On a percentage basis, thereís not that much difference between the enhanced video poker and blackjack games. However, the experience of the Alton Belle and others who have tried 2-1 blackjack payoffs tell us they there is a steep rise in bet size as more players make max bets. The house loses a lot more money offering that 1.9 percent edge to players betting $500 or $1,000 than to those betting $5 or $10.

Video poker doesnít offer the opportunity for such a steep hike in bet size, and the volatility of the game means that most sessions are still losers. Thereís a potential profit potential, but itís not anywhere near as certain as the 2-1 pays make blackjack, nor is it as large a percentage for players to come in from hundreds of miles around to fill the seats.

As you note, some strategy adjustments are needed to account for the 8,000-coin royal. Three suited high cards become more valuable than high pairs. Dealt 10-Jack-Queen of clubs along with Aces of hearts and diamonds, the expected value of 7.68 coins leads us to hold the Aces with a 4,000-coin royal, but not with an 8,000-coin royal when the EV jumps from 7.47 to 11.17. Itís the same with other three-card royals. A 10-Jack-Ace suited, with another Ace and an unsuited 5, for example, the EV on the three suited cards remains high at 10.14.

Among other highlights with the 8,000-coin royal, we also prefer two suited high cards to Ace-King-Queen-Jack. And suited 10-Jack and 10-Queen jump ahead of unsuited Queen-Jack or Queen-King, so that with 10-Queen of diamonds, Jack of clubs, 6 of spades, 5 of hearts, the optimal play is to hold 10-Queen.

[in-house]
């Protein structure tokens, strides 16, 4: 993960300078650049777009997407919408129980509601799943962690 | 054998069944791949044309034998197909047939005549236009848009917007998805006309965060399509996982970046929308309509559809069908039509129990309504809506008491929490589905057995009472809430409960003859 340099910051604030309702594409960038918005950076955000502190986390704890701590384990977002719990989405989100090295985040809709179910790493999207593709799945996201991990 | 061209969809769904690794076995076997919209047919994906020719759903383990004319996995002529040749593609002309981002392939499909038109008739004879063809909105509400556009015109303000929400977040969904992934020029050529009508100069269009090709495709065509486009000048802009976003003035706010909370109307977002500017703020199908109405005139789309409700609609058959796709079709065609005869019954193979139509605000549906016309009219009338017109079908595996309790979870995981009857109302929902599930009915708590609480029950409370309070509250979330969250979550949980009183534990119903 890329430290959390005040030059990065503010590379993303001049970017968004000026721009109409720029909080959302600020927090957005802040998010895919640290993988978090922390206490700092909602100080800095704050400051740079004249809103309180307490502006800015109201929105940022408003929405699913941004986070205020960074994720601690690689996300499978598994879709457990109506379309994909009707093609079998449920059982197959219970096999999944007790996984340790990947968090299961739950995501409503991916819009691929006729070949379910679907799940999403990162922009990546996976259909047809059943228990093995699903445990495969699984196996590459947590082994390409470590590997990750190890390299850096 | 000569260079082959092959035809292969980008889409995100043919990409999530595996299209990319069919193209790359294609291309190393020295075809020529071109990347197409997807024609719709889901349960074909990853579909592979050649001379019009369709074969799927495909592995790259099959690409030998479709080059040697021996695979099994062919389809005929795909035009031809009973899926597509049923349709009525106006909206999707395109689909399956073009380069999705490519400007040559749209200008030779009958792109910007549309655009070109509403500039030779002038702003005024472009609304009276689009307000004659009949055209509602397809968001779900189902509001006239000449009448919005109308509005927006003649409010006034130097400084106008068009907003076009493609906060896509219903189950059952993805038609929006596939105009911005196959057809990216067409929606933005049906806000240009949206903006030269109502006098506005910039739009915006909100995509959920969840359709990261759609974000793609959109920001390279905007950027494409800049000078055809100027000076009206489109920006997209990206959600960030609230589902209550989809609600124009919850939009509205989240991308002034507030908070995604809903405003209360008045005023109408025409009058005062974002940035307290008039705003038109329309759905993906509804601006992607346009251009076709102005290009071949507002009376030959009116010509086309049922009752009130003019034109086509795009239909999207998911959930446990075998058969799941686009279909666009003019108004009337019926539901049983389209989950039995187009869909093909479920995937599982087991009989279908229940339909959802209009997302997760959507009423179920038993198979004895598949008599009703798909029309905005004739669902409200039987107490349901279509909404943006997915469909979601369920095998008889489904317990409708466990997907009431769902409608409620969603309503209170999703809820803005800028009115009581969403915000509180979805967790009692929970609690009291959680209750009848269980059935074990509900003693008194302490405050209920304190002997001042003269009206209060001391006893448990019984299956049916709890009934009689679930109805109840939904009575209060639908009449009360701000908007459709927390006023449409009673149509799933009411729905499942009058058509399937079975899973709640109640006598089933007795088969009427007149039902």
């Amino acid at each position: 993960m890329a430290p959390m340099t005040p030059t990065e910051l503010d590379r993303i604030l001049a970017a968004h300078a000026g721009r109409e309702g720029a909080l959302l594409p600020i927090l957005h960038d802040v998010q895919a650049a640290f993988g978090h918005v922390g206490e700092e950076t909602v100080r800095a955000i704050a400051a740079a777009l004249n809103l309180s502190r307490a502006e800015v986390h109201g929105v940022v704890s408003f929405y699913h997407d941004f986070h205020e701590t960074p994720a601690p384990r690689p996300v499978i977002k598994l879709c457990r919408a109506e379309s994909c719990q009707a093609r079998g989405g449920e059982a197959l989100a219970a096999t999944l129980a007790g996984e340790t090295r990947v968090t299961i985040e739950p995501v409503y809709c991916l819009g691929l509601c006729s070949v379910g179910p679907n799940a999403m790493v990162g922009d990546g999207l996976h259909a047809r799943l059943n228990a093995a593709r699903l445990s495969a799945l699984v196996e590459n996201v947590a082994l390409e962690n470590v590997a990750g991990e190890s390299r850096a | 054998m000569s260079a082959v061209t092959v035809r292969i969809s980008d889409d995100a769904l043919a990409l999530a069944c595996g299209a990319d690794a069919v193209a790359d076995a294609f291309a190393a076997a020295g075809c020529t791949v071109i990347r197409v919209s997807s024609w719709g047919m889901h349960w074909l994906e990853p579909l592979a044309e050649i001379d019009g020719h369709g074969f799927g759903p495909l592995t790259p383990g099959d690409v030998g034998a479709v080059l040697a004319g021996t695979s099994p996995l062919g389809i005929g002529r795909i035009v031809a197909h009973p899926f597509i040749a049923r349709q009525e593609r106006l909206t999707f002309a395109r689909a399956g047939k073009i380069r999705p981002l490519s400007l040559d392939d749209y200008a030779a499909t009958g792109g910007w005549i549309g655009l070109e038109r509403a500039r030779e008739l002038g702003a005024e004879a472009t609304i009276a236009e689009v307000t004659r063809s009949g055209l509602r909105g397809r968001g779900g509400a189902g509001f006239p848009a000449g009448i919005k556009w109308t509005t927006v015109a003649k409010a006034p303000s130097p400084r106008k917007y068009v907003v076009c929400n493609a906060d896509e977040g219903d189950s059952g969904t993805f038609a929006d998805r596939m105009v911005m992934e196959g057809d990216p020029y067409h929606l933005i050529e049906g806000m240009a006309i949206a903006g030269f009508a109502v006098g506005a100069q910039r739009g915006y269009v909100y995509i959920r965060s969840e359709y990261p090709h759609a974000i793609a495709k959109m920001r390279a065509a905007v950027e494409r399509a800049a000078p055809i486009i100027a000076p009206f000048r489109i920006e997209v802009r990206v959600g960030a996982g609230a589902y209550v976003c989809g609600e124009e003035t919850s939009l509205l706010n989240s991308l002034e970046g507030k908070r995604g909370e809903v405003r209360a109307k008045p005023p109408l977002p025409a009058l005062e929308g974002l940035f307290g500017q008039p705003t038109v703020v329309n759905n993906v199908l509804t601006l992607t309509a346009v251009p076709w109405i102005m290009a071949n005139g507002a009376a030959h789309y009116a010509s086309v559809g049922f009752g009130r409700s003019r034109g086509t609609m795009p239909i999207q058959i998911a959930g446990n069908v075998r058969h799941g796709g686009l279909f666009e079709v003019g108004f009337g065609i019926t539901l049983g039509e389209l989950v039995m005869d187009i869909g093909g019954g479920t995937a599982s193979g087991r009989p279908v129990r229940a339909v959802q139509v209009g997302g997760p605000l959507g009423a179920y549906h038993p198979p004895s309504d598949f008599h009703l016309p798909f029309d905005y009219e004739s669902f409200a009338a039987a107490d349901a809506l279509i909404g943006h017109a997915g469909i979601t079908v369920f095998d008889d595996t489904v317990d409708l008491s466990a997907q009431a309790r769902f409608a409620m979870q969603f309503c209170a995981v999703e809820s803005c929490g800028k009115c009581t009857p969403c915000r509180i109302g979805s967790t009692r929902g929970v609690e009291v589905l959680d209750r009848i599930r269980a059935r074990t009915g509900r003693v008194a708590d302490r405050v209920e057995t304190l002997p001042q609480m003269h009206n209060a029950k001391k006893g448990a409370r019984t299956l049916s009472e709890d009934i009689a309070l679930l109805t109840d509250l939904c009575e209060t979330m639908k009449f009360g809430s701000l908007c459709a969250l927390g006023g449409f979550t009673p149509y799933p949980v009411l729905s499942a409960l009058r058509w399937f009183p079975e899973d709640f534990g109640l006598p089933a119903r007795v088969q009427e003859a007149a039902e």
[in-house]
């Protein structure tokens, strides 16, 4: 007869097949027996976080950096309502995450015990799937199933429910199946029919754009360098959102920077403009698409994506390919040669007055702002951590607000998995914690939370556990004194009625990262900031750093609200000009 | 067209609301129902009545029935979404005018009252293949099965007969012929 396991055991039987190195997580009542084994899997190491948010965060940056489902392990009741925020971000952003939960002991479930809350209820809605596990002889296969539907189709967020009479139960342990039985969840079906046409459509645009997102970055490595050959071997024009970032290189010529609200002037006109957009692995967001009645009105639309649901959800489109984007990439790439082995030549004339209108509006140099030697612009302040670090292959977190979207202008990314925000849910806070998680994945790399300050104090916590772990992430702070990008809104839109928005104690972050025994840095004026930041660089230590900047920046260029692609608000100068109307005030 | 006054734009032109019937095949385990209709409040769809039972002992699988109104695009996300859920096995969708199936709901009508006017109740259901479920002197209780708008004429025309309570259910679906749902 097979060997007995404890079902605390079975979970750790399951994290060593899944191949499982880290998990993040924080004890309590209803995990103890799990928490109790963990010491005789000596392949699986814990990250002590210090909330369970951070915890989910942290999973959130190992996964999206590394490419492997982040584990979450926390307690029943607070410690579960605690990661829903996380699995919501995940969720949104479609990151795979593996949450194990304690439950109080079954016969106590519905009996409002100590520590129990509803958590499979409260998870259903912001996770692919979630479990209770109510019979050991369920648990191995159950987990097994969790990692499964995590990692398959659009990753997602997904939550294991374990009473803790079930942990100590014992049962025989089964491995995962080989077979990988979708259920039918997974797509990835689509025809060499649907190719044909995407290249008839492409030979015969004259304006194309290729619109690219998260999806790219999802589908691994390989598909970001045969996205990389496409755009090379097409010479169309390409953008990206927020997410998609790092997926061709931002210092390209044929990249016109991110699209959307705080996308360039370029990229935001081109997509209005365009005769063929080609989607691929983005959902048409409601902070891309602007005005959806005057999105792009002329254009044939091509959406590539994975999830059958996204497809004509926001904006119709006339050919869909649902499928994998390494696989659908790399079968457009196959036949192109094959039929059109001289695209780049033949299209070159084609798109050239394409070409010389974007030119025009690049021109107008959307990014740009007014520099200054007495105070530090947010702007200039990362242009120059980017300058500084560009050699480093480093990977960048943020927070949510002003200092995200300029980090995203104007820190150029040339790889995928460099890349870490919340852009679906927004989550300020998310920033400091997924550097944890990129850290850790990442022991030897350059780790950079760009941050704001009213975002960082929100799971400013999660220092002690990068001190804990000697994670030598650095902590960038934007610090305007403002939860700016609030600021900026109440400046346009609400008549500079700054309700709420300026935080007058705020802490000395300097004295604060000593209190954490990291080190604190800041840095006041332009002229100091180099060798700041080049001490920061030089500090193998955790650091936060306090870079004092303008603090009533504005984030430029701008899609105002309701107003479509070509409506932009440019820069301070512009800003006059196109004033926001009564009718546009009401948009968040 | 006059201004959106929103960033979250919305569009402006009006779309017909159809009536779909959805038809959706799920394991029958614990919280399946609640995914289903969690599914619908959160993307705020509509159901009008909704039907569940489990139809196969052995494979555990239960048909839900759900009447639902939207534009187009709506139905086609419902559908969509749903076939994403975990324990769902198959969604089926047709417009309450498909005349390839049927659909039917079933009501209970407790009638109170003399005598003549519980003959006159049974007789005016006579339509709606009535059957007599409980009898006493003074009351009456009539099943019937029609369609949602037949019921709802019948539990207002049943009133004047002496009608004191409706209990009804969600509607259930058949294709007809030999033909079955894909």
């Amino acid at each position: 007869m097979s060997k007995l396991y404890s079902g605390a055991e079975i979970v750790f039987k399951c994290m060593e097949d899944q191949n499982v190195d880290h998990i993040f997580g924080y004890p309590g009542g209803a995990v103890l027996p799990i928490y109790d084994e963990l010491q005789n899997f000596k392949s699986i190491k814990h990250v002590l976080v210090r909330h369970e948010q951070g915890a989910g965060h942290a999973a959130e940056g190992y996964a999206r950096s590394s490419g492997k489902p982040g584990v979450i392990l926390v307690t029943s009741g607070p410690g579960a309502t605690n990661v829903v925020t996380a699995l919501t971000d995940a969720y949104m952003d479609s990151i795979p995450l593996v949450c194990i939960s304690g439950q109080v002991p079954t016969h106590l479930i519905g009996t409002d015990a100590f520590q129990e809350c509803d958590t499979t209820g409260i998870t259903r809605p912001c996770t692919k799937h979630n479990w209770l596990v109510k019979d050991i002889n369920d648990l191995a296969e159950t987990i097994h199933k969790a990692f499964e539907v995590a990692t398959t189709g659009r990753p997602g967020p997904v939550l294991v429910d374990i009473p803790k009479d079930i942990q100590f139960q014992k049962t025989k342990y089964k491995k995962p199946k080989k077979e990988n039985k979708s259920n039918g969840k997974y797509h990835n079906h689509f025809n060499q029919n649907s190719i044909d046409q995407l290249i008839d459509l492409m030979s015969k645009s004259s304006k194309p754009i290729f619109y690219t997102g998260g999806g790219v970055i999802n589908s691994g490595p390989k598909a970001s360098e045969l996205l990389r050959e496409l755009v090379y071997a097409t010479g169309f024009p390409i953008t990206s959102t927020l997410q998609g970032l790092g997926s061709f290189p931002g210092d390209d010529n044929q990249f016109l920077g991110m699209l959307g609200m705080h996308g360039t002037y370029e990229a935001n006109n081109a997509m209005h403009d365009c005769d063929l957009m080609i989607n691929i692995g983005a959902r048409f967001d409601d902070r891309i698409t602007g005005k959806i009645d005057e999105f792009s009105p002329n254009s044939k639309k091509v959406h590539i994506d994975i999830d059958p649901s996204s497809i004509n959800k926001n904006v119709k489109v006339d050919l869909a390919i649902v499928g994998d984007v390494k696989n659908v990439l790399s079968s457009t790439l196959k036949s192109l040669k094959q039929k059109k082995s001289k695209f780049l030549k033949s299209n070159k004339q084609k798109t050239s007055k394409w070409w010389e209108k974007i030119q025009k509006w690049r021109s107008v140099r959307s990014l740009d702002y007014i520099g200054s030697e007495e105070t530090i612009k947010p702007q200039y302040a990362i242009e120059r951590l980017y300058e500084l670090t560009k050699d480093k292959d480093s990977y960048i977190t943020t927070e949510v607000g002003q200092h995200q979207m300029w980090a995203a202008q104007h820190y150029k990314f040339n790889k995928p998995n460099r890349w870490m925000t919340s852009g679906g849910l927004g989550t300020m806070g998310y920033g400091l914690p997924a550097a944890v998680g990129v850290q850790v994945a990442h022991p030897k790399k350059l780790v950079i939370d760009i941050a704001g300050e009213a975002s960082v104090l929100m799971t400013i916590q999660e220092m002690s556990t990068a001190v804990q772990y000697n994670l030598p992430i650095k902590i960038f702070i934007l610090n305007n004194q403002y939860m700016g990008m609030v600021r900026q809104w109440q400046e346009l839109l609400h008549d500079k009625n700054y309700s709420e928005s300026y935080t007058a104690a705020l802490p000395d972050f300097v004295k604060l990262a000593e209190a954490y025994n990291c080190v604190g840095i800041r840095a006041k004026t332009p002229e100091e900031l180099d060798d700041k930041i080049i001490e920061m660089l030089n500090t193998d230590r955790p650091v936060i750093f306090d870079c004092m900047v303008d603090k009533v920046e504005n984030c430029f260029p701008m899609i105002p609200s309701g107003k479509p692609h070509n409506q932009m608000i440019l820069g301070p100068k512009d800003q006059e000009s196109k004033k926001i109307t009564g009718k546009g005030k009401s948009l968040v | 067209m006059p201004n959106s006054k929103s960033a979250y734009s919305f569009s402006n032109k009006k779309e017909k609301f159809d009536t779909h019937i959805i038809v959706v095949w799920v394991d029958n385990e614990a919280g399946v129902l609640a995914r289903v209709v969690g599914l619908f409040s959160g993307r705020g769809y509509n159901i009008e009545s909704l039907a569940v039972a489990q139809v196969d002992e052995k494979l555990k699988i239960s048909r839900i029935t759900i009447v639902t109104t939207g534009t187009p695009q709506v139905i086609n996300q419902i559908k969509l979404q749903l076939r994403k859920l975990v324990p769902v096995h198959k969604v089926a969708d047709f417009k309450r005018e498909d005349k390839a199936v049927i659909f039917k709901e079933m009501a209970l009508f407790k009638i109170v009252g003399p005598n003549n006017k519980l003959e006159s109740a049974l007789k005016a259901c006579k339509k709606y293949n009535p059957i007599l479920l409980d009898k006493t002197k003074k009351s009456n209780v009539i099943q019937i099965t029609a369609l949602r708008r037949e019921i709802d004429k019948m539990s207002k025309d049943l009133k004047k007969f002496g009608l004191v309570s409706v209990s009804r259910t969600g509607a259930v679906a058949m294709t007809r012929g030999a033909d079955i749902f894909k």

Q. I have a question about card games with multiple-part bets. I've seen the house edge for Let It Ride listed at 3.5 percent, and at 2.8 percent. I see different numbers for Caribbean Stud, too. Is the higher or lower number correct, and why is there a difference?

A. Both numbers are correct. They just express different things. In Let It Ride, the house edge is 3.5 percent of one bet, taking into account that players are permitted to pull back their first two bets if they donít like their cards. The 2.8 percent figure is the portion of total action the house expects to keep, given that players sometimes will leave both bets on the table.

Similarly, in Caribbean Stud, youíll sometimes see the house edge listed at 5.2 percent of the ante, but 2.6 percent of total action, taking into account the times a player will make the bet of double the ante to stay in the game after seeing his or her cards.

The higher figures are handy in giving players an idea of average losses per hour. At a Let It Ride table in which you start with three $5 wagers, and which moves at 60 hands per hour, your minimum risk per hour is $300. On the average, the house expects to keep 3.5 percent of that, or $10.50.

Your total action will be higher. In the above situation, Let It Ride basic strategy will lead you to leave enough wagers in play to total $375 in action. However, your losses still would average $10.50 an hour, or 2.8 percent of that $375.

When I write about those games, I usually use both figures, specifying 3.5 percent of one bet or 2.8 percent of total action.